Mezzo chooses Judy Garland classic to add her voice to the rising chorus of protest within the arts.
Star mezzo-soprano Joyce DiDonato has decided to dedicate her performance of Somewhere Over The Rainbow at tomorrow’s Last Night of the BBC Proms to the victims of LGBT hate crimes, especially those in Russia. The high-profile singer is the soloist at the Last Night of the Proms, the biggest classical music event in the world which will be seen by countless millions worldwide.
In an interview with BBC Radio Four DiDonato commented “there’s a lot of those voices that are being silenced today, by families, by governments, by countries and I take that really personally. If I literally and figuratively have a voice that I can use in their honour I’m really happy to do that.”
Yesterday, DiDonato tweeted “Making a very personal dedication for my perf of Over the Rainbow for #LNOP to all those LGBT folks whose own voices are being silenced”. The singer, who is a respected champion of social causes, recently dedicated a recital in the US to a victim of teenage bullying who had committed suicide as a result.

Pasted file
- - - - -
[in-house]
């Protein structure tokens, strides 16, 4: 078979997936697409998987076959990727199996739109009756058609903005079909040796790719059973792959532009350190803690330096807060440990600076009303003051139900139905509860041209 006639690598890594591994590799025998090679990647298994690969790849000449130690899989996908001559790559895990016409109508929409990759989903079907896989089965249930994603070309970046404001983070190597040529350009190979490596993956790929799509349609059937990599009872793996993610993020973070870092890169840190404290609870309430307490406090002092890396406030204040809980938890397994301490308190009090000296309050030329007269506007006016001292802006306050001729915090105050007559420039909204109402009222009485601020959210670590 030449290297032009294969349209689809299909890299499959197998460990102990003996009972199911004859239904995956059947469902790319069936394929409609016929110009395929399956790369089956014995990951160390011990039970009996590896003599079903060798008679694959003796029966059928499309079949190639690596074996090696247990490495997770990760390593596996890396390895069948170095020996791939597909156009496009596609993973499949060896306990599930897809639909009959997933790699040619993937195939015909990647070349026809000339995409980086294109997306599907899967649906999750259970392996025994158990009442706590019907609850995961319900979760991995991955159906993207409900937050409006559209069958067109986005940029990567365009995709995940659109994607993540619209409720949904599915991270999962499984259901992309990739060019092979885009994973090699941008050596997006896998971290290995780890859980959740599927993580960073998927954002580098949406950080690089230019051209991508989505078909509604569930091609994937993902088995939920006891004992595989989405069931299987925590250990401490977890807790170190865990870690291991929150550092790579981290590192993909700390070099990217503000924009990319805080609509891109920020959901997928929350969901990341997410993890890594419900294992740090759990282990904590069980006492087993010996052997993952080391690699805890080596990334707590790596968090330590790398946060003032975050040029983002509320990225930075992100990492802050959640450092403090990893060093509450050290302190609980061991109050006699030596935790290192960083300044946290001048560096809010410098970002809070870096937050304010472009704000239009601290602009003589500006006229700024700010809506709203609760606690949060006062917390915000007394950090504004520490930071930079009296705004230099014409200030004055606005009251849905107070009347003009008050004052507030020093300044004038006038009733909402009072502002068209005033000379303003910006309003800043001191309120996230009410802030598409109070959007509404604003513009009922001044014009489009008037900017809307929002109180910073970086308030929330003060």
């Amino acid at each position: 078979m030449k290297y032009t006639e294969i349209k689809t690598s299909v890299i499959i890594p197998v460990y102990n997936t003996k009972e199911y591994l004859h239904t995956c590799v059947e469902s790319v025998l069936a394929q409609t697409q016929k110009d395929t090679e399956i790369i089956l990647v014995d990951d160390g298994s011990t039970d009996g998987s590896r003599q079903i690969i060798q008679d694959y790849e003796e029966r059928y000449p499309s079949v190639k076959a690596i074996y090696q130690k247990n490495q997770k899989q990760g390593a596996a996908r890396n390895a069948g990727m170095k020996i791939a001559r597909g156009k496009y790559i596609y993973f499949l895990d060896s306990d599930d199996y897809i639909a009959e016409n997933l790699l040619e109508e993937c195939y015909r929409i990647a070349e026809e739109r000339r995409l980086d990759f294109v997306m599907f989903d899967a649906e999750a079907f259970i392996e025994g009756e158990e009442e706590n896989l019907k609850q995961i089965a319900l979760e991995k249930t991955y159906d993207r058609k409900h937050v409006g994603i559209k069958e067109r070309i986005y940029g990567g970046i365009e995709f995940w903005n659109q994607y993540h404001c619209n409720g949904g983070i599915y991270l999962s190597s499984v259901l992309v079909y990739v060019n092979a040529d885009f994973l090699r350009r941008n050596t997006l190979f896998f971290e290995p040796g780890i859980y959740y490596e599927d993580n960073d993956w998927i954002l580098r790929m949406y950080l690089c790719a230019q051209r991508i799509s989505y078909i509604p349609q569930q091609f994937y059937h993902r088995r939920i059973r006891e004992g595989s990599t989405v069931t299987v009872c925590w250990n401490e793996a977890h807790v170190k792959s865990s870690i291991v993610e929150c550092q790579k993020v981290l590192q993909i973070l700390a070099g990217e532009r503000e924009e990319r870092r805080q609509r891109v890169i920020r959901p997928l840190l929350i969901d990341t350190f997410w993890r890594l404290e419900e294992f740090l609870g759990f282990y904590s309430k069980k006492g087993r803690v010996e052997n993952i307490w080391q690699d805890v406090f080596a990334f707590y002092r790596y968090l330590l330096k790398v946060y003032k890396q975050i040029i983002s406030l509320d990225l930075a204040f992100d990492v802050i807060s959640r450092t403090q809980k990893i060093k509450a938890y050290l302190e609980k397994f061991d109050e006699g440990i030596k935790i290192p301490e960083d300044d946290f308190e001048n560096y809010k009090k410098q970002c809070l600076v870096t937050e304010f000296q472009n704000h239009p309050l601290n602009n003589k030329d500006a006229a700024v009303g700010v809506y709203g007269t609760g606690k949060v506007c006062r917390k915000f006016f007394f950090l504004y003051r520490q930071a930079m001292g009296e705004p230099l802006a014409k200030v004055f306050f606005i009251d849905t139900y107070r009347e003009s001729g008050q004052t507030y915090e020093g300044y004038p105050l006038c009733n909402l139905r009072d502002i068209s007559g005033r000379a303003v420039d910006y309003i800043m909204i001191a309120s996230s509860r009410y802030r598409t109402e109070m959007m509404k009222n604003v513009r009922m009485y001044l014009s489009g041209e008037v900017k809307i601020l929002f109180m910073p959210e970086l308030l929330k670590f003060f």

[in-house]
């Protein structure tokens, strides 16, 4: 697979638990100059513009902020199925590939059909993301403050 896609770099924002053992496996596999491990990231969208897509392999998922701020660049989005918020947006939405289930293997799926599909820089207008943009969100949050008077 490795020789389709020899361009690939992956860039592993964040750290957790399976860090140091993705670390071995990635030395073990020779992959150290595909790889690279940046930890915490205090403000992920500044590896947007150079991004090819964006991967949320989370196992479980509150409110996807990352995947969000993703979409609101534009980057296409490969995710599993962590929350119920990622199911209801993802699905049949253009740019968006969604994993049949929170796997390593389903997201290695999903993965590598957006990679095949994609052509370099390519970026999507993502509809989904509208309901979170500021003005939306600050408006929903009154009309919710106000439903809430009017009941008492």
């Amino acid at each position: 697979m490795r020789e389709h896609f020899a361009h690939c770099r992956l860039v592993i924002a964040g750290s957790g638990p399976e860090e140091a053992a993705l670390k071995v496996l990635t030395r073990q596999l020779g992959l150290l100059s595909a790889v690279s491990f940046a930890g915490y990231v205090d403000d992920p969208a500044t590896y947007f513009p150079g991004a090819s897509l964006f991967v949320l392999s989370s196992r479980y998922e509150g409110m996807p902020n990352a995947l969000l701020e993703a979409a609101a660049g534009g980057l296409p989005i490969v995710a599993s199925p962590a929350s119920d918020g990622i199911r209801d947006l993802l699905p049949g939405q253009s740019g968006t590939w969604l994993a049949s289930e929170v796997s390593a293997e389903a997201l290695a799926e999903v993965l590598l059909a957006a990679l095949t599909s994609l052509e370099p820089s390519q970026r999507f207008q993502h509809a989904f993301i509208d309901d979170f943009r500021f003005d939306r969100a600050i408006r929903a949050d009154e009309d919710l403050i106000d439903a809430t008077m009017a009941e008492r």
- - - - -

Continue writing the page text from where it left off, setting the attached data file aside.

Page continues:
In a lengthy statement on her popular blog, DiDonato said: “On Saturday night I will be the honored guest of the BBC Proms and will lend my voice to the greatest party for Classical Music on the planet: the Last Night of the Proms. I am MOST honored and feel incredibly humbled to be asked to take part. We programmed Somewhere Over the Rainbow ages ago, but as the Russian law came into focus and I felt this impending sense of dread wash over me, I knew that I simply had to personally dedicate my performance on Saturday to all of those brave, valorous gay and lesbian souls whose voices are currently being silenced – either by family, friends, or by their government.”
Given the BBC’s recent decision to cut the statements regarding the Palestinian situation by violinist Nigel Kennedy from their broadcast, DiDonato has chosen to confine her protest to online media. “As I’ve done in the past, this is a very individual dedication made only here (not on the stage of the glorious Royal Albert Hall)”, she writes, “but I do invite you all to use your own voice, in whatever (safe!) capacity you can, and speak up for those who cannot speak for themselves at this moment.”
Her full blog on the subject can be found on her website.
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